Grant Robertson's first major message as Minister of Racing was loud and clear: close enough is not good enough to run a multi-billion-dollar industry.
That has sent not only the three racing codes but other interested parties scurrying to try to find better recommendations for the all-important board of TAB NZ.
Robertson, who is also the deputy Prime Minister, put racing bosses on notice this week by refusing to appoint the three people put forward by the codes to the TAB NZ board, the sort of recommendations often rubber-stamped in the past.
"The process to date has yielded some good candidates, but the selection panel has recommended that I broaden the search and I agree," said Robertson. "This is a significant decision for the future of racing in this country and I am determined to get it right. While this does mean there will be a delay, I have confidence in the interim board, and that we will find the best people to guide the future of the TAB."
In other words, find the best people for the job rather than people you feel comfortable with.
Robertson took the advice of a three-person selection panel comprising Liz Dawson, Alan Galbraith and Anne Urlwin and clearly they were not impressed by names put forward by the codes and kindred bodies.
That is no surprise.
Two of the codes nominated former high-level employees of the former TAB at a time when it performed poorly, admittedly with an array of internal and governance issues.
But for the codes to suggest some of the people who took the racing industry to the brink of insolvency should be given even more power at the most crucial time in the industry's history was naive and reeked of self-interest.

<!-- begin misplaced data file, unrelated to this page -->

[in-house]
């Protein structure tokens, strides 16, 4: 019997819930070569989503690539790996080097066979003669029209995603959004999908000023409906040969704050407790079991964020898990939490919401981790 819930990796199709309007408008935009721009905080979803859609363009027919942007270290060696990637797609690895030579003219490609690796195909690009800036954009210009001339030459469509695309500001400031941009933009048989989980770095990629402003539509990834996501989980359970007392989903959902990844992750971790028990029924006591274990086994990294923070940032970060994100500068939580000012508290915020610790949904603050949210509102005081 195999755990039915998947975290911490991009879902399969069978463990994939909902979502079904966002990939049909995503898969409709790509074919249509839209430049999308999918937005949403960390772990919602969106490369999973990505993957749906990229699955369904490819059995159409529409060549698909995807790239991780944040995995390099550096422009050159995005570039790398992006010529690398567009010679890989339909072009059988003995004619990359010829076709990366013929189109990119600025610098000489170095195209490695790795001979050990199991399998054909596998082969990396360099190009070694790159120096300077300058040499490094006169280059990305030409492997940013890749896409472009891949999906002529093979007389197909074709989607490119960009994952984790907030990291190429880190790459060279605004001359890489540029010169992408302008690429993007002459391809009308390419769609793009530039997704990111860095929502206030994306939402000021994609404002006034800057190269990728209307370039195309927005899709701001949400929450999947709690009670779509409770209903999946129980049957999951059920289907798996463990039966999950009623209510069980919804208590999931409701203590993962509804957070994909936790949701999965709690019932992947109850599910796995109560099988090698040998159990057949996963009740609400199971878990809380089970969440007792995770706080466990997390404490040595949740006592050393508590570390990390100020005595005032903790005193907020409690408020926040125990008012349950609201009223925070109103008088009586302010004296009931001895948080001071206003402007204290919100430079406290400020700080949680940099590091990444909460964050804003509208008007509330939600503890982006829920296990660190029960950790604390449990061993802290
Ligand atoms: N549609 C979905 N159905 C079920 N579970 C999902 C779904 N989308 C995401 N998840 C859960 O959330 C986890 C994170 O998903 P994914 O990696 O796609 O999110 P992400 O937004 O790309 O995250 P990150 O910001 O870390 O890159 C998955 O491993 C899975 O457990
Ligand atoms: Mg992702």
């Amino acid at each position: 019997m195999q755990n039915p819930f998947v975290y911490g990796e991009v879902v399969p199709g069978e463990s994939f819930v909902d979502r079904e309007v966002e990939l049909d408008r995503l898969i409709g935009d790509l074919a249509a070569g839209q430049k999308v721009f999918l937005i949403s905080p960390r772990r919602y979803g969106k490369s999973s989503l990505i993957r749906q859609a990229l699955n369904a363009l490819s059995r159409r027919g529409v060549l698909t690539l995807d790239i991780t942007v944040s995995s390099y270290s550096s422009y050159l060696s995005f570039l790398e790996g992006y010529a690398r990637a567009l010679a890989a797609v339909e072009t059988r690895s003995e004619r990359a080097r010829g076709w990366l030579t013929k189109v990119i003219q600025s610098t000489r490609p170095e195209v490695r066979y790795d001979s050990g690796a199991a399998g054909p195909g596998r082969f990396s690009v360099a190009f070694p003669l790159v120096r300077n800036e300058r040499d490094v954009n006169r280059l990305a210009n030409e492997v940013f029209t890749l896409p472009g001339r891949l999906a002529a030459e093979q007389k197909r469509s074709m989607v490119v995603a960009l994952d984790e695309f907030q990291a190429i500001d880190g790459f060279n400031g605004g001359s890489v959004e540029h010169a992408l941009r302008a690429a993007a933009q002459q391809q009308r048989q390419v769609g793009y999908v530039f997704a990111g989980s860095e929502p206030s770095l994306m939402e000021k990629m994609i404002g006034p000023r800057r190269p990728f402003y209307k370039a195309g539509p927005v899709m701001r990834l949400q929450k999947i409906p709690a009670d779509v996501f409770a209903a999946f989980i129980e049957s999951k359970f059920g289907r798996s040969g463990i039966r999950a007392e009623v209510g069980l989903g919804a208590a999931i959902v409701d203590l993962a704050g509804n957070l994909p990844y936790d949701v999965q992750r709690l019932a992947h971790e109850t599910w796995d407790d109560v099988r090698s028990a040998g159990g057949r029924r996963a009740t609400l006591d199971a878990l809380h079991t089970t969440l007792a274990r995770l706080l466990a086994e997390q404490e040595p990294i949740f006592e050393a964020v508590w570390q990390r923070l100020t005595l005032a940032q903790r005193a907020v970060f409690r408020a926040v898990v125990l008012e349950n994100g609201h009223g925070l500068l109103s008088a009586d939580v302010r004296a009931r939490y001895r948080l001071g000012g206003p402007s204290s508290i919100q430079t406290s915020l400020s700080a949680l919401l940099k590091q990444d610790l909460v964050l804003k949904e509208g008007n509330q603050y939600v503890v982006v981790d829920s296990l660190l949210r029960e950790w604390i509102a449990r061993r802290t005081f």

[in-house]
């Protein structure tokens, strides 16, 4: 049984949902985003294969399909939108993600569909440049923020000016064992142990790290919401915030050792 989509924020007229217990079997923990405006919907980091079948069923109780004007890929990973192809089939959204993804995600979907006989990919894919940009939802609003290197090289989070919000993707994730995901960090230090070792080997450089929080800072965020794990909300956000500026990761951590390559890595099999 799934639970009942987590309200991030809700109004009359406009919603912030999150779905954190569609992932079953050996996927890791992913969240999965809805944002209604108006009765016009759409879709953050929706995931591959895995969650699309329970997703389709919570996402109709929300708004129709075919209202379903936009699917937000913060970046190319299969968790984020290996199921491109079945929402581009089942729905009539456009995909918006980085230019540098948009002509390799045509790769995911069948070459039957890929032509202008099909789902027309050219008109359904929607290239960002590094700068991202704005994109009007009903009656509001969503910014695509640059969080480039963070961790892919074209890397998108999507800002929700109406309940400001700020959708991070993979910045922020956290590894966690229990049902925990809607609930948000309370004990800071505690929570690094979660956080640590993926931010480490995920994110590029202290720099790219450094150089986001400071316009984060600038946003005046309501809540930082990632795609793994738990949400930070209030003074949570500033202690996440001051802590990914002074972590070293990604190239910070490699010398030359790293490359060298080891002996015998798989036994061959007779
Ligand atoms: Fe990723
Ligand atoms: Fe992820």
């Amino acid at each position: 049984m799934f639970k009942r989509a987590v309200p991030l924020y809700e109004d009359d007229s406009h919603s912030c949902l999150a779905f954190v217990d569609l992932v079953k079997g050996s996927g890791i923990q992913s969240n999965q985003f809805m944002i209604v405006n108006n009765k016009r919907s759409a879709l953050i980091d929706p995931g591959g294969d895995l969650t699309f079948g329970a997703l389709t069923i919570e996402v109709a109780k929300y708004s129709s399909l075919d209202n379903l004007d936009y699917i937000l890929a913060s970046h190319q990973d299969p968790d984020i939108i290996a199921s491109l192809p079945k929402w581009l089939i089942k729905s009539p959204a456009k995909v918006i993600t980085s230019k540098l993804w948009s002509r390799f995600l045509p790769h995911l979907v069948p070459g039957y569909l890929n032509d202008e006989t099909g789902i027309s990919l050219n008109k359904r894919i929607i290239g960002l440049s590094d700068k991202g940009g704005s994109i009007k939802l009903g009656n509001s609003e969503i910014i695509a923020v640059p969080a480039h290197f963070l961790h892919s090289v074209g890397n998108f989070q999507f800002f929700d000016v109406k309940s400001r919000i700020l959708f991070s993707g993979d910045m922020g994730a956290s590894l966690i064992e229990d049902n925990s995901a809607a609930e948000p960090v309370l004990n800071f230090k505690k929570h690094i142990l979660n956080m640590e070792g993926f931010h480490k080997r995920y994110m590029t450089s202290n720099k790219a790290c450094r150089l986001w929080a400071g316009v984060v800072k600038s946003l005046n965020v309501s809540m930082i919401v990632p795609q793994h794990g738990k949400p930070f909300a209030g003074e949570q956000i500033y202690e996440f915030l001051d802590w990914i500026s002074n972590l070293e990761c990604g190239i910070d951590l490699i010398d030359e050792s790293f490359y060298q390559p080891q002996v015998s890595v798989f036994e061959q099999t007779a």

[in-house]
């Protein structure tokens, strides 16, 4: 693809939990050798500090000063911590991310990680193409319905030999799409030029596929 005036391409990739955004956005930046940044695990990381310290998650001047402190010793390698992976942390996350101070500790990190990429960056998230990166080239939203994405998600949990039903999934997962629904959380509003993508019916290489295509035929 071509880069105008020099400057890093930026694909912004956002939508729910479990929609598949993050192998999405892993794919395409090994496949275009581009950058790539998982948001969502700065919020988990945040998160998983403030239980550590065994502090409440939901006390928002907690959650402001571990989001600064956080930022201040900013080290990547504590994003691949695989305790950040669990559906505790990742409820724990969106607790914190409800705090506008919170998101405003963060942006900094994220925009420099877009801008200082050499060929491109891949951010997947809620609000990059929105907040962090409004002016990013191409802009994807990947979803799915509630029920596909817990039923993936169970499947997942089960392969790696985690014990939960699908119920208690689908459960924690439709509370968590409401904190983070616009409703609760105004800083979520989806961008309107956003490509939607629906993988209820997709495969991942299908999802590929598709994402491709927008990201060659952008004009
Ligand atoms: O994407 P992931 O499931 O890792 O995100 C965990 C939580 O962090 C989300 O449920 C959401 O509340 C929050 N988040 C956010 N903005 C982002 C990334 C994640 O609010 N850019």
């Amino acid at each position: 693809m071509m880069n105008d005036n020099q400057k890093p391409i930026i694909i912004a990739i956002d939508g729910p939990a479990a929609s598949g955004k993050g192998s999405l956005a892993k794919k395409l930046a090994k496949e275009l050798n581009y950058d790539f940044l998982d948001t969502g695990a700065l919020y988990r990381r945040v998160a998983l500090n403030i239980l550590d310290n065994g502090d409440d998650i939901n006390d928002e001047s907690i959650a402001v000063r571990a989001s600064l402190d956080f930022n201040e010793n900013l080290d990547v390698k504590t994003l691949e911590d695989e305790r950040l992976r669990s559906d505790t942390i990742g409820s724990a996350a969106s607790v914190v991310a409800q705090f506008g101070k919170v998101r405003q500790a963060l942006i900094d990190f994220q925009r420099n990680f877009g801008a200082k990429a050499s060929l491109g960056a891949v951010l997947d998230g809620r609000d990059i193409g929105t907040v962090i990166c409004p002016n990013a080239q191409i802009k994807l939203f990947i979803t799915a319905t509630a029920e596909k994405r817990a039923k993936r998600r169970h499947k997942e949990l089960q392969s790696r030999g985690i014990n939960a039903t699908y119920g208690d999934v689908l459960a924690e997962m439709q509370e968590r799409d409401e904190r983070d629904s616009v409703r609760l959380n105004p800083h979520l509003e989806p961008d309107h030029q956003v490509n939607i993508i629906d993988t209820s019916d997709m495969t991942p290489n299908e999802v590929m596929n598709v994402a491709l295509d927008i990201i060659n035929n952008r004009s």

Still, such moves should not surprise, as the three codes, and almost everybody who put forward nominations for the TAB NZ board, do so to try to secure a seat at the table, somebody to fight their battles.
Often they fall back on administrators of moderate or no success inside the racing, wagering or entertainment industry, simply people who have owned a horse, run a race club or been on another similar board but have no idea of the challenges facing the industry in a world moving at break-neck speed.
Those days have to be gone. The industry needs corporate warriors, at a level any other billion-dollar industry would feel comfortable with.
Weekend Herald sources suggest there is still a chance one or more of those nominated could make the final cut but Robertson has made it clear he would rather wait and appoint the right people.
"I expect each member of the board to have the expertise, including fiduciary and commercial experience, to enable a bright future for the racing and sports sectors," said Robertson.
Then most importantly: "Candidates need not come from within the industry, as has generally happened in the past, and I'm asking the racing codes to nominate candidates with the skills and experience to ensure best governance practises."
In other words, the man in charge wants the best people possible to run the racing industry and he doesn't care if they are racing people.
The clock is ticking. The TAB needs a board before it gets a new chief executive and it needs both soon, as major offshore moves in the gambling sector will change the dynamics of the industry here forever.
But the most important thing the industry can do is to appoint the right people to this board and not the people who got the industry here in the first place.
And the minister has now made it clear he is prepared to wait because racing's old ways of doing business are no longer acceptable.